Jerry Saltzer

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Jerome "Jerry" Saltzer is an American computer scientist, who was a professor of computer science at MIT.

His personal contributions include the subject of his Sc. D. thesis, Traffic Control in a Multiplexed Computer System, which is now the universally used as the mechanism for process switching in operating systems. Its basic concept, that each process has its own kernel-mode stack, and that the system can pause a process, and switch to a different process (and stack), is important because having a per-process stack allows remarkable simplification in the structuring of kernel code. It allows a process to pause execution, while deep in a call stack, and later resume execution at the exact same point it paused - without needing any additional code to return to the exact same point.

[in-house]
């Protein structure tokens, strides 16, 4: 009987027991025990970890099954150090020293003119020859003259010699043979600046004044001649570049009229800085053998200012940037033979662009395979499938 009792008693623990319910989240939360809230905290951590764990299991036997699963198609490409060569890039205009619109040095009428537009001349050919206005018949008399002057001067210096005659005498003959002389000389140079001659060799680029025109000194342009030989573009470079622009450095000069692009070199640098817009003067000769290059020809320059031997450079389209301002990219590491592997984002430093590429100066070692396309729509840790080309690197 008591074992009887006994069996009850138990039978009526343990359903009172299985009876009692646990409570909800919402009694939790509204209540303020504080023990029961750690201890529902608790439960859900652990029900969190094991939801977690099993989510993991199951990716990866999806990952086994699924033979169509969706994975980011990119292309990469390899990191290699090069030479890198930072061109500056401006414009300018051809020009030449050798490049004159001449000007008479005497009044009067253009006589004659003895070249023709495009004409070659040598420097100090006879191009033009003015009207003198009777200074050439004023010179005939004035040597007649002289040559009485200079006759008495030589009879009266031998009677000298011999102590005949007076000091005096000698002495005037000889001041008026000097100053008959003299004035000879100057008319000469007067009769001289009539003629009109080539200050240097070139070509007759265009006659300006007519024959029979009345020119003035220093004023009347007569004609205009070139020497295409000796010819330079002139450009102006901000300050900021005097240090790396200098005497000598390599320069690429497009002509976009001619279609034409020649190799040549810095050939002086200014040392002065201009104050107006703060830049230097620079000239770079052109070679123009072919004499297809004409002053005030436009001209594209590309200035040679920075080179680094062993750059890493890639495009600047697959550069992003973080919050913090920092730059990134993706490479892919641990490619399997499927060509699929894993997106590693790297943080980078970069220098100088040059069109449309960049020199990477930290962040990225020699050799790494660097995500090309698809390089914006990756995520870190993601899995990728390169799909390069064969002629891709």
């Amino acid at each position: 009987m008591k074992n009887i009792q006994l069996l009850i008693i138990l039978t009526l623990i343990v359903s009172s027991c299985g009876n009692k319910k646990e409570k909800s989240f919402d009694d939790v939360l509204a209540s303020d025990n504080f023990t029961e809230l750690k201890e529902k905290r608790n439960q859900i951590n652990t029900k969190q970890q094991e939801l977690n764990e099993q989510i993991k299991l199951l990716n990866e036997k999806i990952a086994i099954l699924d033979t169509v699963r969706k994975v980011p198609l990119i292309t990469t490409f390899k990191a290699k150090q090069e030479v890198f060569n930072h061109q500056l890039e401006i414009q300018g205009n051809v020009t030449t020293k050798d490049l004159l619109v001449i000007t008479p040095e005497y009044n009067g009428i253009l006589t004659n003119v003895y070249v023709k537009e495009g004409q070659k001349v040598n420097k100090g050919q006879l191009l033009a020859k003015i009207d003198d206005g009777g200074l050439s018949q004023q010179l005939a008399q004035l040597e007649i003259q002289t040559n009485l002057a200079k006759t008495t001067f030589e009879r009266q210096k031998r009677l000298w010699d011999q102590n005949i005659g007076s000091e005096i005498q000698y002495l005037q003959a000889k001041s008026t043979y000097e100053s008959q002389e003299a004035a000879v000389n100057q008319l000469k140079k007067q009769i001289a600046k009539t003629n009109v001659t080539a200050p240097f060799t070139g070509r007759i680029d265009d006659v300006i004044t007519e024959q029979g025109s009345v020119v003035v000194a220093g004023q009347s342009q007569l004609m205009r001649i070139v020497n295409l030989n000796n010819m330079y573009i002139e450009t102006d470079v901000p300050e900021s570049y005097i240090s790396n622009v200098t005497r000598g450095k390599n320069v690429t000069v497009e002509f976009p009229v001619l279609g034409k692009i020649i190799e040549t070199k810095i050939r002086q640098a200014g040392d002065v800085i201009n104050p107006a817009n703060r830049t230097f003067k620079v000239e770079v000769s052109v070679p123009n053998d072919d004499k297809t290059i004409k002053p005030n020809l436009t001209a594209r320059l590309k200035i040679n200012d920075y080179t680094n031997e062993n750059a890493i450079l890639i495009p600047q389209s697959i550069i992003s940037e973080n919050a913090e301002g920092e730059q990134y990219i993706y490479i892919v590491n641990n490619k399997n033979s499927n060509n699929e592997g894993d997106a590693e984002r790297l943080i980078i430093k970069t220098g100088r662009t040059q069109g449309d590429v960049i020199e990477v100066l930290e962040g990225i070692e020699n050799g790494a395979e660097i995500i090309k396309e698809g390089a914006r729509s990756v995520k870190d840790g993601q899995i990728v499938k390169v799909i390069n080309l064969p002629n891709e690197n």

He also did work on CTSS (including the creation of the editor TYPSET and the text-formatter RUNOFF), and on Multics.

He is at least equally important for his many students. For many years his undergraduate course, "Engineering of Computer Systems", was a key part of the education of computer science students at MIT. His graduate students include Michael Schroeder, Roger Schell, Paul Karger, Bernie Greenberg, David Clark, and David Reed.

He was the head of MIT's Project Athena from 1984 to 1989; during that time he helped with Kerberos.

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